- H. italicum – Another name for this helichrysum oil is “immortelle” or “everlasting.” Whatever name you want to say, it’s by far the most popular type. What it smells like is floral yet earthy. It grows at high altitudes and requires large amounts of sunlight to thrive. You can find H. italicum throughout the Mediterranean region and this map shows you where each subspecies of it can be found (2).
- H. splendidum – This is one that does not come from the Mediterranean. Known as Cape Gold, in ode to Cape Town, South Africa.
- H. gymnocephalum – Morocco is the main place you will find this species growing. Like eucalyptus oil, it has a high concentration of 1,8 cineole (eucalyptol). 47.4% according to one report (3). It has a floral aroma, with a hint of honey and tea essence. If it was only eucalyptol you were after, then you could argue a substitute of eucalyptus would work for gymnocephalum but not the others.
- H. arenarium – A common name for this one is dwarf everlast and it primarily comes from France and Denmark. Can you drink helichrysum oil? No, but there are some herbal teas which use H. arenarium as an ingredient. This source is rarely used to make the essential.
- H. bracteatum – This was known as Helichrysum bracteatum until 1990, when it was re-categorized as a new genus, Xerochrysum. For that reason this Australian strawflower technically shouldn’t be included here, but since many continue to lump it in, we will as well to avoid confusion. This is the least popular variety sold.
Helichrysum oil uses
Online you will hear about bloggers and forum posters using it in the following ways:
Scars – Recessed and indented scars from trauma, and surgery related such as C-sections. Some talk about it working for stretch marks, keloids, bruises and varicose vein appearance.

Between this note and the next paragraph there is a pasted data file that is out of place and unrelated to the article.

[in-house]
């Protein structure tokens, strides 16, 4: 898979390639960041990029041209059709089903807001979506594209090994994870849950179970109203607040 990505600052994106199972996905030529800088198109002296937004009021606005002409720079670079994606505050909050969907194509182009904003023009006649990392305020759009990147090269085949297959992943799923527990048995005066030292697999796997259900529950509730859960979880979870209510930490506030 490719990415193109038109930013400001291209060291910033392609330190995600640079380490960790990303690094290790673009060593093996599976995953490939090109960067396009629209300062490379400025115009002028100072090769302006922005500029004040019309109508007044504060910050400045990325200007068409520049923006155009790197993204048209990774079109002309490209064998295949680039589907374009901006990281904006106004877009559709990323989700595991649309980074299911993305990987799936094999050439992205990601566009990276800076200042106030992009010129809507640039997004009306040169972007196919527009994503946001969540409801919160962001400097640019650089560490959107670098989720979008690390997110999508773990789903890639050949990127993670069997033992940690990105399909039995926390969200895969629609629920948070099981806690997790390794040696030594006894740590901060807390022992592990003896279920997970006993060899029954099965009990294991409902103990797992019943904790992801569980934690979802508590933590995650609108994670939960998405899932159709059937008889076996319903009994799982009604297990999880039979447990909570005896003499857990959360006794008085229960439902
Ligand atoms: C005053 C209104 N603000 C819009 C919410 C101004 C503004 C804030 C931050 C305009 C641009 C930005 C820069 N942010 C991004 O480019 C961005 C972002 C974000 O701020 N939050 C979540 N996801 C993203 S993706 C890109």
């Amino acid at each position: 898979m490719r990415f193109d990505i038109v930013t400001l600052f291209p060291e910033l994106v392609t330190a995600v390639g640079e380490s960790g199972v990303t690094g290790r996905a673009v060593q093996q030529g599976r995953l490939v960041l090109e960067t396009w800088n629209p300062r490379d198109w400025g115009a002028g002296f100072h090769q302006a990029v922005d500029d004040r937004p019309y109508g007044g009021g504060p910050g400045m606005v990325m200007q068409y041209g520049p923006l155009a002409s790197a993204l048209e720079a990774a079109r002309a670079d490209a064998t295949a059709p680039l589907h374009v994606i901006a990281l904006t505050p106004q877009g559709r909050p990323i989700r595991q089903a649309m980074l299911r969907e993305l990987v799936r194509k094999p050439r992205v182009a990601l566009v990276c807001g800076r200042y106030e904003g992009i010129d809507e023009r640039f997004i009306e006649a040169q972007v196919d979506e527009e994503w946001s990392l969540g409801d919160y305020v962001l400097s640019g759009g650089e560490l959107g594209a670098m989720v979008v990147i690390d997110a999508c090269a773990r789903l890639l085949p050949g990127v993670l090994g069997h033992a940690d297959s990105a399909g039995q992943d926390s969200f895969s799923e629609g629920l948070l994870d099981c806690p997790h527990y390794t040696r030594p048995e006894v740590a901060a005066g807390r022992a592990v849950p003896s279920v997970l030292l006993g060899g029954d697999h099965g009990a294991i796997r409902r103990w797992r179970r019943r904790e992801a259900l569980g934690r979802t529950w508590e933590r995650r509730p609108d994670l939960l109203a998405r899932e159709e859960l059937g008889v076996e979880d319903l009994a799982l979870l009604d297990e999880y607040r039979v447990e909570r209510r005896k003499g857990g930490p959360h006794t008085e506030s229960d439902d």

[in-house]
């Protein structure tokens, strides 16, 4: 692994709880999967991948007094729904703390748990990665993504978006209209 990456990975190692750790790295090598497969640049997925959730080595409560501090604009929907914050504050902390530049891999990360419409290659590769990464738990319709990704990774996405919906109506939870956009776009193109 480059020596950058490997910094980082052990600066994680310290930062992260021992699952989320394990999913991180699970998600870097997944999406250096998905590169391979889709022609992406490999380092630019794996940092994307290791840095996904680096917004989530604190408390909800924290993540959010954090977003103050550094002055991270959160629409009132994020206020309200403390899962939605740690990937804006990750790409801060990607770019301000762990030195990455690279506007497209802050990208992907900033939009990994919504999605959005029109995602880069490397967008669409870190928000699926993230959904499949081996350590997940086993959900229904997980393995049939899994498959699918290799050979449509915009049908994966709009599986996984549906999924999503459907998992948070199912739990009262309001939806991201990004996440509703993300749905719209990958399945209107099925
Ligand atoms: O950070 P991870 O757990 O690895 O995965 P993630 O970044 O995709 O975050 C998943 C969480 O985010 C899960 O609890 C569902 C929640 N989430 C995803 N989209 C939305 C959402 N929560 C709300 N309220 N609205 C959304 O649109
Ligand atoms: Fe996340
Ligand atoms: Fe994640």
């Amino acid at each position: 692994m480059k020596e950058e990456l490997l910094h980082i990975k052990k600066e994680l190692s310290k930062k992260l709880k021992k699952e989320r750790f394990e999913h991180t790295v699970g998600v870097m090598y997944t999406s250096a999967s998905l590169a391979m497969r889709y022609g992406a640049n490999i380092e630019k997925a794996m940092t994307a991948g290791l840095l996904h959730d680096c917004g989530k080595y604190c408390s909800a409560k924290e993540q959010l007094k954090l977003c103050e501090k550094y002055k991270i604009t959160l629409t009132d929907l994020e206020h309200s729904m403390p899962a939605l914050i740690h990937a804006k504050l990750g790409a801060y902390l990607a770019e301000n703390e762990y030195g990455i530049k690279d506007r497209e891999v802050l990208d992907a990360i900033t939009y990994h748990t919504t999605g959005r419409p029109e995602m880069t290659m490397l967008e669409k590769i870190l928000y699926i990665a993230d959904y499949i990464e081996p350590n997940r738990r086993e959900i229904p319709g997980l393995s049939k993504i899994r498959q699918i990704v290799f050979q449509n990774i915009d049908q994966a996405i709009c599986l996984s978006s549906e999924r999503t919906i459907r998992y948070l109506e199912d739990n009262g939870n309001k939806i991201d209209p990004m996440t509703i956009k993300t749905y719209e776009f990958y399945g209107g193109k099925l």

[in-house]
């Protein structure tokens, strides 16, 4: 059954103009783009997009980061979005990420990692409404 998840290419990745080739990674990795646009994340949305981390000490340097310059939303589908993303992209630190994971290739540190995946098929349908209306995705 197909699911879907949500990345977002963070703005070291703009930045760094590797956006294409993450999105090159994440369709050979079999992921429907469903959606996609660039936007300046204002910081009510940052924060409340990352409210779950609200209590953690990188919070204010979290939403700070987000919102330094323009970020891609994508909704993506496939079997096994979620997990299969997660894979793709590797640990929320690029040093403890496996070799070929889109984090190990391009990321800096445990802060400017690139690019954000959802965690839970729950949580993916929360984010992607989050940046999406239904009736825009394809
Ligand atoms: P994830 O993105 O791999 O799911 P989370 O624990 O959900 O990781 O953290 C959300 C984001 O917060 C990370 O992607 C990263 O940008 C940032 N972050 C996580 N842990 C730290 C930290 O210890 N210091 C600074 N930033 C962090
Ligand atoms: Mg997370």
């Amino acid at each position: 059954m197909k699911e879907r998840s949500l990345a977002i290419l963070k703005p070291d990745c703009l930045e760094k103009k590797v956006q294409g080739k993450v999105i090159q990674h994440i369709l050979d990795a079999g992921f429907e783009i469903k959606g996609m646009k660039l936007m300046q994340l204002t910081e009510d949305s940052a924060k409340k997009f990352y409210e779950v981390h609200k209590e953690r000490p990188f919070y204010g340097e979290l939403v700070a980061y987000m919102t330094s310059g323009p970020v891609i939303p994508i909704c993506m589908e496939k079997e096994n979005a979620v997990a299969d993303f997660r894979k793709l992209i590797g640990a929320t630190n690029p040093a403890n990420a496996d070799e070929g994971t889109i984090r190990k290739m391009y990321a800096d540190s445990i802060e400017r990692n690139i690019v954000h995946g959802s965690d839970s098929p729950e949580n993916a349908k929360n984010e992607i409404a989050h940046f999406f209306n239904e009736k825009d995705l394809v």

Face – For rosacea, eczema, acne, complexion, and wrinkle appearance. Helichrysum oil comedogenic (pore-clogging) rating is unclear and for that reason, some blend it with a non-comedogenic (non pore clogging) base like neem or jojoba oil.
Shaving burn – Relief from razor burn.
Sunburns – Doterra website says it can be used as a “sun soother” to “calm irritated skin.” It is not considered or recommended to be a SPF sunscreen substitute.
Joint pain – Applying the oil topically on the skin of arthritic knees, hurting feet and sports injuries such as sprains and tendonitis.
Hair growth – Some claim it is a “stimulating” essential oil blend for hair growth and thickness.
Tinnitus – Also known as ringing in the ears, some purported home remedy instructions claim it can help. Helichrysum oil in ear is not what most advise, but rather using a couple drops on the ear lobe and in back of the ear, along the crease of the head.
Metabolism – Most products are called therapeutic grade, which means they are not a food or supplement which can be used internally. Doterra sells one as a dietary supplement which they claim “may help promote a healthy metabolism” and their instructions say to use a drop sublingual under the tongue, or diluted in a glass of water.
The problem is that none of the above uses are proven!